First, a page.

The manufacturer employed innovative technology to make this snowboard, which explains why it provides such a comfortable all-terrain riding experience. The twin directional shape of the board prevents users from being tripped up by the leading edge when they’re riding in very snowy or icy conditions.

Another thing we like about the Stauber Summit is that it’s fit for riders of all skill levels. Whether you’re a beginner, advanced or expert rider, you’ll be able to enjoy your snowboarding experience.

Pros

  • Available in multiple sizes
  • Comes with snowboard bindings; hence saving you money
  • Ideal for riders of all levels
  • Available in different shades

Cons

  • Does not have the best traction

Burton Custom X Snowboard

Burton Custom X Snowboard

Another snowboard by Burton, the Custom X, which comes with a hefty price tag, is also worth looking into. It boasts a level of aggression and precision that very few snowboards can rival.

Right from the design, you can tell that the manufacturer has taken things a notch higher with the Custom X. They have managed to keep its weight surprisingly low and still create a board that is stiff, stable and responsive.

This has been achieved by using Burton’s revolutionary dragonfly core. This means that the impact zones of the board are constructed with end-grain wood. Thus, the board has maintained a lightweight design without compromising its strength.

The positive camber on this board is perfect for the aggressive rider. It offers maximum stability at high speed, particularly when you’re riding on a winding path. It also gives more control when you’re landing massive jumps.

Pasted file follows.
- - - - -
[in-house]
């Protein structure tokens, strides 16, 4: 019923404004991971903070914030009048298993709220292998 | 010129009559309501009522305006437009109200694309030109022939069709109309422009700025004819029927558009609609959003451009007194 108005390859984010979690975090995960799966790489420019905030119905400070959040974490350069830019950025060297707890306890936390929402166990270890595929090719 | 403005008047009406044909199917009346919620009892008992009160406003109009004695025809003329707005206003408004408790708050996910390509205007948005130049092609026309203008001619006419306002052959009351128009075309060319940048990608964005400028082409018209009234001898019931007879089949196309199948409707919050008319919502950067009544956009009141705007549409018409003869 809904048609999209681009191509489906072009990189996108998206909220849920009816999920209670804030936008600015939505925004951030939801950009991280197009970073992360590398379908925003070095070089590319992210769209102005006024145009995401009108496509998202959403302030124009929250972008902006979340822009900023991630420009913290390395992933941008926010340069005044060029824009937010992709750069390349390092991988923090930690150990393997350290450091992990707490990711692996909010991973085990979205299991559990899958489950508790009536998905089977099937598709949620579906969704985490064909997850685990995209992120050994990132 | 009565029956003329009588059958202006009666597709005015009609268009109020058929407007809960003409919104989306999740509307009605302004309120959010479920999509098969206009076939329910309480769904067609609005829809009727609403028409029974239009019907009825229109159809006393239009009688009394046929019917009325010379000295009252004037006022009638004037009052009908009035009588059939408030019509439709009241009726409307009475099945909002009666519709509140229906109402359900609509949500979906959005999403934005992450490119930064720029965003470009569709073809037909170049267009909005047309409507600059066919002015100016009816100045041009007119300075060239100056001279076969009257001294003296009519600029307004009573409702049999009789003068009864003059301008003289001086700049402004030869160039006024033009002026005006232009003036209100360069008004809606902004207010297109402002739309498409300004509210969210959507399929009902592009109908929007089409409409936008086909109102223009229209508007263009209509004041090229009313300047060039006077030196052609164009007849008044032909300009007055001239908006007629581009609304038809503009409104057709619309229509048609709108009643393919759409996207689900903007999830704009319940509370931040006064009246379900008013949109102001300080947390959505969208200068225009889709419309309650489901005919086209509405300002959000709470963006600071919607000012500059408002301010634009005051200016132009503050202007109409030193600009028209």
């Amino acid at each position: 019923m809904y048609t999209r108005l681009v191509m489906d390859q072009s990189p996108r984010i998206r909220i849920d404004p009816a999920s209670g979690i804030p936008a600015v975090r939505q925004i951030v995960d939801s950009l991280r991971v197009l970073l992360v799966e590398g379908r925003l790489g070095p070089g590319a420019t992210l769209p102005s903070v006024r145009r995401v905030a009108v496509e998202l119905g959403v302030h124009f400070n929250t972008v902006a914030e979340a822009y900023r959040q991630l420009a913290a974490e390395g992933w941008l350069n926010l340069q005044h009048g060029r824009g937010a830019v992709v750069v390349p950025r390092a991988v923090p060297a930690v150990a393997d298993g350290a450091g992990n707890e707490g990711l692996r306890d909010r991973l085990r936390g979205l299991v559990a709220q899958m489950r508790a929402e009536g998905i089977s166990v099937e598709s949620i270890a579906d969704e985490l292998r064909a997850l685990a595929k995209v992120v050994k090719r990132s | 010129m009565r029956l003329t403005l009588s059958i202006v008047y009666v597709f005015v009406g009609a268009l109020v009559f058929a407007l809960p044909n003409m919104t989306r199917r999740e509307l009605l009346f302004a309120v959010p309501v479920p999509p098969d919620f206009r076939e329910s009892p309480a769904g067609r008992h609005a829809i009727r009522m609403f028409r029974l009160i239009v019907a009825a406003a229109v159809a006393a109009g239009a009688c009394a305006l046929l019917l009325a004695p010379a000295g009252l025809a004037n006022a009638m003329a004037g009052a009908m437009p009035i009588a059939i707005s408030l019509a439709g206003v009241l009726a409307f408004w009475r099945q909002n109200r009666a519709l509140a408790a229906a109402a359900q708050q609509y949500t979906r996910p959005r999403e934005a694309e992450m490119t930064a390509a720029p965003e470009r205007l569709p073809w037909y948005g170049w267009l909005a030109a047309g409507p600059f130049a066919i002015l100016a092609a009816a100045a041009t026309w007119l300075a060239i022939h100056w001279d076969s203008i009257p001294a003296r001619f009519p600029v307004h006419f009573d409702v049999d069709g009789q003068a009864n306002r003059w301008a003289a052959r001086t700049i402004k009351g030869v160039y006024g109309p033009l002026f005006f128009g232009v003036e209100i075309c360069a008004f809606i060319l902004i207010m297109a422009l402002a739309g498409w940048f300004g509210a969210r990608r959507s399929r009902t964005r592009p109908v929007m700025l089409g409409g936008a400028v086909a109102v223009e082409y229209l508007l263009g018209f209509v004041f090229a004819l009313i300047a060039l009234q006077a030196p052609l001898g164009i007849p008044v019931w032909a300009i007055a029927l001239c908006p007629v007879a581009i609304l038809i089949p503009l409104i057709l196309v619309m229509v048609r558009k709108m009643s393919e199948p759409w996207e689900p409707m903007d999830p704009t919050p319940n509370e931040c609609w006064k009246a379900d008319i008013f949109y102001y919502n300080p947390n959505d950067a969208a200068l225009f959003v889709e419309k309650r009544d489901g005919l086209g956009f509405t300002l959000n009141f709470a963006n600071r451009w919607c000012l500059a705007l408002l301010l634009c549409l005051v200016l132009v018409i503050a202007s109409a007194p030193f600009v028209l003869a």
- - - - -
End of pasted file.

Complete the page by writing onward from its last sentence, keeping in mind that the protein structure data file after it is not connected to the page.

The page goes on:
The directional design of the Custom X is another welcome feature. Simply put; this means the nose is slightly longer than the tail- an aspect that helps to concentrate pop towards the tail.

Pros

  • Twin flex design, which makes for a balanced ride
  • Backed by FSC certification
  • Directional shape improves control 
  • Camber profile results in even weight distribution along the board

Cons

  • Only available in one color

DC Mega Snowboard Men’s

DC Mega Snowboard Men's

DC brand actually started off in the skateboard shoe industry. Thus, it’s not surprising that they’ve ventured into making equipment for a fairly similar sporting activity- snowboarding. Their Mega Snowboard is a great all-terrain snowboard that not only comes in multiple sizes but also different colors.

According to the manufacturer, this is a medium-stiff board equipped with a camber profile throughout the centre. This results in a snappy and highly-responsive ride.